The combination of two or more companies in which only one firm survives as the legal entity.
An acquisition occurs when one company acquires another as part of its overall business strategy.
Some of the synergies of a business combination are the economies realized where the performance of the combined firm exceeds that of its previously separate parts. There are economics of scale where the benefits of size cause the average unit cost to falls as volume increases. Acquisitions can increase sales, market share, or help a company gain market dominance. There may be other marketing and strategic benefits, or the acquisition might bring technological advance to the product table, or it may fill a gap in the product line, which would enhance sales made throughout the firm. It may be possible for duplicate facilities to be eliminated after a merger or departments like marketing, accounting, purchasing, and other operations can be consolidated. The sales force may be reduced to avoid duplication of effort in a particular territory. The companies may be able to concentrate a greater volume of activity into a given facility and into a given number of people to have a more efficient utilization of resources.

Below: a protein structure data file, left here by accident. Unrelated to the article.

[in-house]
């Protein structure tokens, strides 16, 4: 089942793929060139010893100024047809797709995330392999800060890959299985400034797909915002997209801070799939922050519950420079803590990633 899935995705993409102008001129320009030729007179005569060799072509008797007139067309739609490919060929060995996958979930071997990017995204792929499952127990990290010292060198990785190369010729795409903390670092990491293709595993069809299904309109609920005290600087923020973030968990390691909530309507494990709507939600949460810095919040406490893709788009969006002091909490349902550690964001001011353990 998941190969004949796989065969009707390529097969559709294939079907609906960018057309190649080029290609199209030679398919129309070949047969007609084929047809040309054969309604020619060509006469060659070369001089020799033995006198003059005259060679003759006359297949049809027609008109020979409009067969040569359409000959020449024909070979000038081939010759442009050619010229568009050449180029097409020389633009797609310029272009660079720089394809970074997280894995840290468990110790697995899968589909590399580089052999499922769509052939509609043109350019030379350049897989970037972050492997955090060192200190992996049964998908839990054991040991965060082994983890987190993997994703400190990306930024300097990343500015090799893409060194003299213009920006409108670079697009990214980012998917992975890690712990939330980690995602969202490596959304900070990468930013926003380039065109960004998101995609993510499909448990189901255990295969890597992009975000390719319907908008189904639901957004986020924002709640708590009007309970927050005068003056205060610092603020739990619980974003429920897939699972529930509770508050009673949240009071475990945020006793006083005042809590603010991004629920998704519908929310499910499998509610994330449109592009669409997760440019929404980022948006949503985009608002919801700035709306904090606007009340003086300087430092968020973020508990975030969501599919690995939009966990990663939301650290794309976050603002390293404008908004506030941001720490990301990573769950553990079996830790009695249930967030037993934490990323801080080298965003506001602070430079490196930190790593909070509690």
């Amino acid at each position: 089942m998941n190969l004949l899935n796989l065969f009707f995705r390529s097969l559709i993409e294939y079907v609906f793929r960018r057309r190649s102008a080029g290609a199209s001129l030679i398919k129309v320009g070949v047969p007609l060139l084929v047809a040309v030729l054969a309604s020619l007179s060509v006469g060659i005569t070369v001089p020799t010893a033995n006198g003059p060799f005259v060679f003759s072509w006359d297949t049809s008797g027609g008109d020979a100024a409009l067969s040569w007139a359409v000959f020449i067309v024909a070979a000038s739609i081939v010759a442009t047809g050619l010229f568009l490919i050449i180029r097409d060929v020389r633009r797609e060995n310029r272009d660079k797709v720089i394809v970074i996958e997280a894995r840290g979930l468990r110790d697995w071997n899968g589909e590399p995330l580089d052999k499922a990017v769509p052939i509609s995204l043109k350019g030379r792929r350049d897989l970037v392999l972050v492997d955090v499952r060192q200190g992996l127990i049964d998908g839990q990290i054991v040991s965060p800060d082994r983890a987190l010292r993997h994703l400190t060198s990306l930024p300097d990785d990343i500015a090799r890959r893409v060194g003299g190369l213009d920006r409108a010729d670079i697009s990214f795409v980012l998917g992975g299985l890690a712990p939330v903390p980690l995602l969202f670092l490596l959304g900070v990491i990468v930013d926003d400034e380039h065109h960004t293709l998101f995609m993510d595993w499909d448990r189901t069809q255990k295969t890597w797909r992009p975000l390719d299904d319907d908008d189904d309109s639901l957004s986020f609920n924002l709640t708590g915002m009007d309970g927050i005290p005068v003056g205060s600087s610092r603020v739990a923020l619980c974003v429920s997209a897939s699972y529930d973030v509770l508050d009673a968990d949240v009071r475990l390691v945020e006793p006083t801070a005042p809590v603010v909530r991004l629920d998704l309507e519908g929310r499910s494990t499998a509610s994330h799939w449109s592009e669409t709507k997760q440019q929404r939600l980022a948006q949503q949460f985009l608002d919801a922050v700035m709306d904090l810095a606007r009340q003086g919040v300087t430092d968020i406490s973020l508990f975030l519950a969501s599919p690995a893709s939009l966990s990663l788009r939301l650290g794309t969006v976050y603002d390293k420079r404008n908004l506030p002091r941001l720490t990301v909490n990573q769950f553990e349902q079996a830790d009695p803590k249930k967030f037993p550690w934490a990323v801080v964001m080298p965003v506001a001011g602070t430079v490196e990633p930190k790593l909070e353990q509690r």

A form of divestiture resulting in a subsidiary or division becoming an independent company. Ordinarily, shares in the new company are distributed to the parent company’s shareholders on a pro-rata bases.
A public sale of stock in a subsidiary in which the parent usually retains majority control.
- Chapter 7:
- which is liquidation, or the sale of assets of a firm.
- Chapter 11:
- which is rehabilitation of an enterprise through its reorganization.